Circular economy in its simplest form can be Recycling. However, every time we recycle, the item is repurposed at a lower value than it was before, therefore in many senses, it’s the “longest route”. So we have collected used paper, we need to make recycled paper for it then to be purchased by someone else. Essentially, it triggers another production cycle altogether requiring some level of energy and waste production. Each time we recycle something, the value of the initial raw material diminishes a bit more.
Then you have Rebuild & Renew, Reuse & Resell, which involves using something old to create something new without having to go through the entire production process, but to give it a makeover so that the same skeleton of the goods can be used again. By doing so, we maintain a higher value of our resources for a longer period of time, this is often referred to as Upcycling.
The shortest route in the circular economy is to Refurbish & Fix something, as well as to Rent. This means that the same energy used to create one item, can be used to satisfy multiple consumption needs of individuals, instead of everyone possessing one of the same item. We can think of the sharing economy, or access economy, that has really created a new way of consumption where we are paying to have access to mobility, rather than to pay for transportation or to purchase a vehicle. We pay to have access to music and movies, not to possess it.
This doesn’t mean that we do not consume actual products anymore, there are thing that we use way too frequently or too personal to apply a shared economy. We still have to wear clothes, eat, possess (or obsess) a phone…So sharing and access economy is not a business model that can substitute everything that we do. Then are we only left with taking the longer routes? Not really.
A true circular economy can be achieved when you have a community of people and businesses that work together to achieve this mission. So why is your trash someone else’s cash? The concept of a circular industry complex is becoming increasingly popular.
It is basically a community of manufacturers or companies setup within close proximity of each other in a complex, that will take someone’s waste to become their resources or energy for production, which in turn their produced waste will be used by another company. The goal is to collectively create as little waste at the end of everyone’s production cycle as possible, to lower their harm to the environment. Whilst we may not all be able to be situated in such kind of complex, if we follow similar principles, we can too, contribute to a circular economy in our own way following some simple steps:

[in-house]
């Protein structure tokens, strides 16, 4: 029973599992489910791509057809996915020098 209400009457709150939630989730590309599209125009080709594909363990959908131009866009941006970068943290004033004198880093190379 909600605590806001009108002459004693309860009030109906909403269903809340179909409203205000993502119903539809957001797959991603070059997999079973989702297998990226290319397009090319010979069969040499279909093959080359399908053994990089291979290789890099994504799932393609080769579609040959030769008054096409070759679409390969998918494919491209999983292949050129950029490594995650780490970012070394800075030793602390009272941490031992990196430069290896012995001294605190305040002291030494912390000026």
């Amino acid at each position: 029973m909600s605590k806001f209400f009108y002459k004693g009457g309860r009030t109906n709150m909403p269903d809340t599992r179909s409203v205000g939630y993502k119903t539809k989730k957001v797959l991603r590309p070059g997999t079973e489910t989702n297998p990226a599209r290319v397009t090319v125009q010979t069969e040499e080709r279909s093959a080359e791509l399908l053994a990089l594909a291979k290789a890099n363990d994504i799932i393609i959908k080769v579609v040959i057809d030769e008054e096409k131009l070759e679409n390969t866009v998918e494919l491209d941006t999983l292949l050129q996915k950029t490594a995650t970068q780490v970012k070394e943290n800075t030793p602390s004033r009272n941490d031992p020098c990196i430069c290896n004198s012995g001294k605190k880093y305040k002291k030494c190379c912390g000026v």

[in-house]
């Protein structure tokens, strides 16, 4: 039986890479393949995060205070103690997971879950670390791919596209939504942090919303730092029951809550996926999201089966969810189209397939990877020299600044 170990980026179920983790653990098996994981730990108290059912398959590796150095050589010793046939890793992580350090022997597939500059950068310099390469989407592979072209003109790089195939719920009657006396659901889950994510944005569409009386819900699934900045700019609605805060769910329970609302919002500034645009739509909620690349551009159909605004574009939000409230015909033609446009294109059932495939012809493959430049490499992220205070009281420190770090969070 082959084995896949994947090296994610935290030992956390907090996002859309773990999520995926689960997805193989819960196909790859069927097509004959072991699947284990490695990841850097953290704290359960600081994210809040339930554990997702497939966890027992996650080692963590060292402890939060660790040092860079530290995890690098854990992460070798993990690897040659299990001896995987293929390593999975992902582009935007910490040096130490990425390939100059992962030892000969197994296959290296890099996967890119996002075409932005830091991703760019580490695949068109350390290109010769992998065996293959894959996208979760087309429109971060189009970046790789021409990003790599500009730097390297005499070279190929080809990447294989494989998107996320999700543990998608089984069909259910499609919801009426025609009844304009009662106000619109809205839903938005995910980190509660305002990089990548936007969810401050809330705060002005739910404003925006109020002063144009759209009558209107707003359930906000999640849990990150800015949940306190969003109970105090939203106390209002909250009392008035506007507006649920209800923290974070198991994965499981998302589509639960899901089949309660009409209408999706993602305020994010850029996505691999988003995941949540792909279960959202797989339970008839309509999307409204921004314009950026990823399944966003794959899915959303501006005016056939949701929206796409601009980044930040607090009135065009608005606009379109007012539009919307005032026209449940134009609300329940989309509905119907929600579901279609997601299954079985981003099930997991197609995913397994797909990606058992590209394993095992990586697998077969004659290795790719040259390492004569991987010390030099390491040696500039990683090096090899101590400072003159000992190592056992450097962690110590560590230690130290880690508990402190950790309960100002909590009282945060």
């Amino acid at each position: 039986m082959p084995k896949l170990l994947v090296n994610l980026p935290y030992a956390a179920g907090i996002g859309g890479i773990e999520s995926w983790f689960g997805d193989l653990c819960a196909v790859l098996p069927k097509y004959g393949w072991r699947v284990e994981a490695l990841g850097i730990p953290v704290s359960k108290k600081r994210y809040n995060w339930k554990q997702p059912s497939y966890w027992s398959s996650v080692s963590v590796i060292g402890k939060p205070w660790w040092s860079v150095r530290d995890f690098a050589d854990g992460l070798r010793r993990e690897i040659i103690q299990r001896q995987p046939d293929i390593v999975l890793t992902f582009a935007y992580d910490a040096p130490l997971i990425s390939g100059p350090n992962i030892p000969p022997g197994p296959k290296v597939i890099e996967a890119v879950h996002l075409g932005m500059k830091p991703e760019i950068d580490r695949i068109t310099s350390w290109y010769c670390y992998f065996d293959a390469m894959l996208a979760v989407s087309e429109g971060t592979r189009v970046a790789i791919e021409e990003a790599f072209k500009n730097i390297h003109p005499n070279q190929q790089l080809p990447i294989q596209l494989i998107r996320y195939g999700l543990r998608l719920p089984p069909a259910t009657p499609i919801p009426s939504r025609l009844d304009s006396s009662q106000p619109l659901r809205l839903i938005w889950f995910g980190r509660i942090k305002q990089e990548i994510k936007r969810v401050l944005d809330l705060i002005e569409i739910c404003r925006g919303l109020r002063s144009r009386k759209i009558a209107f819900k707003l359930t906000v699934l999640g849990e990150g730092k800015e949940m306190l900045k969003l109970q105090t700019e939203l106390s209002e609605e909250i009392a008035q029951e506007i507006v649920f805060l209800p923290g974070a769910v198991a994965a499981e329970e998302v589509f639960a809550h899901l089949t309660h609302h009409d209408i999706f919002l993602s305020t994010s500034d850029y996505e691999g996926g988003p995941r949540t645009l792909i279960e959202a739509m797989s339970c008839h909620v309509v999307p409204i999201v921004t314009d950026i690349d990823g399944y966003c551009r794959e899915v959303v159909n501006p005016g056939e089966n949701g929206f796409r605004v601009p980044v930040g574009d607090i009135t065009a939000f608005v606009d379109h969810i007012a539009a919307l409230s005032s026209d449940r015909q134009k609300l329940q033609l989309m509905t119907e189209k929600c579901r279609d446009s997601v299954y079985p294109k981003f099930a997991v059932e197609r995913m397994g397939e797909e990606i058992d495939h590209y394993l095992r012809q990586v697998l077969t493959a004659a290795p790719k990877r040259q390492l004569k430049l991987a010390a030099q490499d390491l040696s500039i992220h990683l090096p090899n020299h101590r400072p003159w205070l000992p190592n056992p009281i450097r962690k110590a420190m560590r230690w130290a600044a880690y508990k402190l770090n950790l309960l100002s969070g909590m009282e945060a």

- Think about your entire operation, jot down each process, drilling down to the steps each process takes.
- What part of your process requires resources? Can these resources be acquired in another way?
- What would “waste” be for you? If you are a restaurant, it would be food packaging, food waste, water. If you make clothes, how is the fabric acquired, does the dying process create waste, what do you do with excess cuts? Could your trash, be anyone else’s cash?
- Identify partners that you may be able to collaborate with, innovate together to try and reduce each other’s footprint.
- It’s very important that business do not think that participating in a circular economy is being charitable, we are trying to be sustainable. Innovation must bring value to your existing operations by streamlining certain processes, reducing certain costs, or adding value somewhere in your production. If your innovation cannot satisfy any of the above, it is not a sustainable idea!
At Myth, we act as the catalyst for innovators to find other innovators that share the same values and create sustainable and long-term partnerships (join the Myth movement). We can also help you strategize how to go about lowering your environmental impact whilst being more productive. Get in touch with us at email@example.com and see how we can help you.
Yes, tooth fairies do exist.